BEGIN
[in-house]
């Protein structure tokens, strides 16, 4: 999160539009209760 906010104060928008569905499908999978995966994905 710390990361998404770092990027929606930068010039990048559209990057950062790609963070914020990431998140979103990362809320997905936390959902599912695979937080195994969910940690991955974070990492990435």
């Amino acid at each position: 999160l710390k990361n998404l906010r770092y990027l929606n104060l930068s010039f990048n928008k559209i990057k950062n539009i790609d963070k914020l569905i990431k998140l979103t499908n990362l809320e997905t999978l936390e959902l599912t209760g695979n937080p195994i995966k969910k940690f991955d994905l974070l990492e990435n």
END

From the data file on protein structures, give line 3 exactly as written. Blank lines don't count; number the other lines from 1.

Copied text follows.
């Amino acid at each position: 999160l710390k990361n998404l906010r770092y990027l929606n104060l930068s010039f990048n928008k559209i990057k950062n539009i790609d963070k914020l569905i990431k998140l979103t499908n990362l809320e997905t999978l936390e959902l599912t209760g695979n937080p195994i995966k969910k940690f991955d994905l974070l990492e990435n």